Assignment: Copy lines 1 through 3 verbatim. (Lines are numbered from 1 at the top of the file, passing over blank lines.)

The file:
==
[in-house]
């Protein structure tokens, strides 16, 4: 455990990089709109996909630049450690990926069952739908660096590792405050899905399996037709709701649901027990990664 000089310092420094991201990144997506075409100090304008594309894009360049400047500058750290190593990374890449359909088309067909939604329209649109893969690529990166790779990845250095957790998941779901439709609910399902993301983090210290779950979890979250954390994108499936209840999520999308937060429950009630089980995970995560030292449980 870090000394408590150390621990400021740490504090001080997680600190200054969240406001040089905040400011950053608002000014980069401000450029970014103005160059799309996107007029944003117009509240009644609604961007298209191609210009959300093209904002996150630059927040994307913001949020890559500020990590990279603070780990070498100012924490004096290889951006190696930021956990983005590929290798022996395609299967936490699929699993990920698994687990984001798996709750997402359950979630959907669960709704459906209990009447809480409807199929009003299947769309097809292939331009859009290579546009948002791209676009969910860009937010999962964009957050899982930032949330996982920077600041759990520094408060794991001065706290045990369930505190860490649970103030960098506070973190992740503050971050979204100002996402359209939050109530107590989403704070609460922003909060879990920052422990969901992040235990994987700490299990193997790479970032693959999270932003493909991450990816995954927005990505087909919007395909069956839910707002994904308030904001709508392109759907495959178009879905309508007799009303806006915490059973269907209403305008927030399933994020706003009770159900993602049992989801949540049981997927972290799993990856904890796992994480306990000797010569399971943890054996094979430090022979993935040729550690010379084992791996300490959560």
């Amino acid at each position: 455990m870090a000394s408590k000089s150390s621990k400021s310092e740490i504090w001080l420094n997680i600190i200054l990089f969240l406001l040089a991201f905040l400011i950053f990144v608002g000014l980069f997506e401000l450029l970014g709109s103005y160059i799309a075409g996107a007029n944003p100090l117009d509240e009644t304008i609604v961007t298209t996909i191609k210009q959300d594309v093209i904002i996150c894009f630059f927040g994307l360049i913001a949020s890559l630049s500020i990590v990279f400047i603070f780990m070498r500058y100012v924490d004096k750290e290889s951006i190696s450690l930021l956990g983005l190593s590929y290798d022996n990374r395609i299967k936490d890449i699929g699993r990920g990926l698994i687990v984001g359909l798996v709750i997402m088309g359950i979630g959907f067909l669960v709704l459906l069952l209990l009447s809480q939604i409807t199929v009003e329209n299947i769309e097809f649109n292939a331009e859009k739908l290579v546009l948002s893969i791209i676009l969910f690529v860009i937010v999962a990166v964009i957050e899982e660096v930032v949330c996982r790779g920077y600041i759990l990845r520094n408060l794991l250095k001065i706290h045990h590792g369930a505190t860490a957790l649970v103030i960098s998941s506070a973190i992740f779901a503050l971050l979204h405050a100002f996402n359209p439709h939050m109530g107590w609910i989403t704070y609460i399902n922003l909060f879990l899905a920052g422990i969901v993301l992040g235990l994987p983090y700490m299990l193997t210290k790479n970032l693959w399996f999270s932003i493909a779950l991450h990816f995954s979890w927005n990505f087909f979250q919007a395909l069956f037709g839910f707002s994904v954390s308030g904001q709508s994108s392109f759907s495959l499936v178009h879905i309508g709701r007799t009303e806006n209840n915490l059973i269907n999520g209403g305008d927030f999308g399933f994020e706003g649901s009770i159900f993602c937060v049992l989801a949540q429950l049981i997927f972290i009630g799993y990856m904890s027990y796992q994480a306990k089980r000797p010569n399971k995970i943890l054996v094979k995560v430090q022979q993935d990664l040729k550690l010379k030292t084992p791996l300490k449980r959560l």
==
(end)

[in-house]
């Protein structure tokens, strides 16, 4: 455990990089709109996909630049450690990926069952739908660096590792405050899905399996037709709701649901027990990664 000089310092420094991201990144997506075409100090304008594309894009360049400047500058750290190593990374890449359909088309067909939604329209649109893969690529990166790779990845250095957790998941779901439709609910399902993301983090210290779950979890979250954390994108499936209840999520999308937060429950009630089980995970995560030292449980 870090000394408590150390621990400021740490504090001080997680600190200054969240406001040089905040400011950053608002000014980069401000450029970014103005160059799309996107007029944003117009509240009644609604961007298209191609210009959300093209904002996150630059927040994307913001949020890559500020990590990279603070780990070498100012924490004096290889951006190696930021956990983005590929290798022996395609299967936490699929699993990920698994687990984001798996709750997402359950979630959907669960709704459906209990009447809480409807199929009003299947769309097809292939331009859009290579546009948002791209676009969910860009937010999962964009957050899982930032949330996982920077600041759990520094408060794991001065706290045990369930505190860490649970103030960098506070973190992740503050971050979204100002996402359209939050109530107590989403704070609460922003909060879990920052422990969901992040235990994987700490299990193997790479970032693959999270932003493909991450990816995954927005990505087909919007395909069956839910707002994904308030904001709508392109759907495959178009879905309508007799009303806006915490059973269907209403305008927030399933994020706003009770159900993602049992989801949540049981997927972290799993990856904890796992994480306990000797010569399971943890054996094979430090022979993935040729550690010379084992791996300490959560």
């Amino acid at each position: 455990m870090a000394s408590k000089s150390s621990k400021s310092e740490i504090w001080l420094n997680i600190i200054l990089f969240l406001l040089a991201f905040l400011i950053f990144v608002g000014l980069f997506e401000l450029l970014g709109s103005y160059i799309a075409g996107a007029n944003p100090l117009d509240e009644t304008i609604v961007t298209t996909i191609k210009q959300d594309v093209i904002i996150c894009f630059f927040g994307l360049i913001a949020s890559l630049s500020i990590v990279f400047i603070f780990m070498r500058y100012v924490d004096k750290e290889s951006i190696s450690l930021l956990g983005l190593s590929y290798d022996n990374r395609i299967k936490d890449i699929g699993r990920g990926l698994i687990v984001g359909l798996v709750i997402m088309g359950i979630g959907f067909l669960v709704l459906l069952l209990l009447s809480q939604i409807t199929v009003e329209n299947i769309e097809f649109n292939a331009e859009k739908l290579v546009l948002s893969i791209i676009l969910f690529v860009i937010v999962a990166v964009i957050e899982e660096v930032v949330c996982r790779g920077y600041i759990l990845r520094n408060l794991l250095k001065i706290h045990h590792g369930a505190t860490a957790l649970v103030i960098s998941s506070a973190i992740f779901a503050l971050l979204h405050a100002f996402n359209p439709h939050m109530g107590w609910i989403t704070y609460i399902n922003l909060f879990l899905a920052g422990i969901v993301l992040g235990l994987p983090y700490m299990l193997t210290k790479n970032l693959w399996f999270s932003i493909a779950l991450h990816f995954s979890w927005n990505f087909f979250q919007a395909l069956f037709g839910f707002s994904v954390s308030g904001q709508s994108s392109f759907s495959l499936v178009h879905i309508g709701r007799t009303e806006n209840n915490l059973i269907n999520g209403g305008d927030f999308g399933f994020e706003g649901s009770i159900f993602c937060v049992l989801a949540q429950l049981i997927f972290i009630g799993y990856m904890s027990y796992q994480a306990k089980r000797p010569n399971k995970i943890l054996v094979k995560v430090q022979q993935d990664l040729k550690l010379k030292t084992p791996l300490k449980r959560l």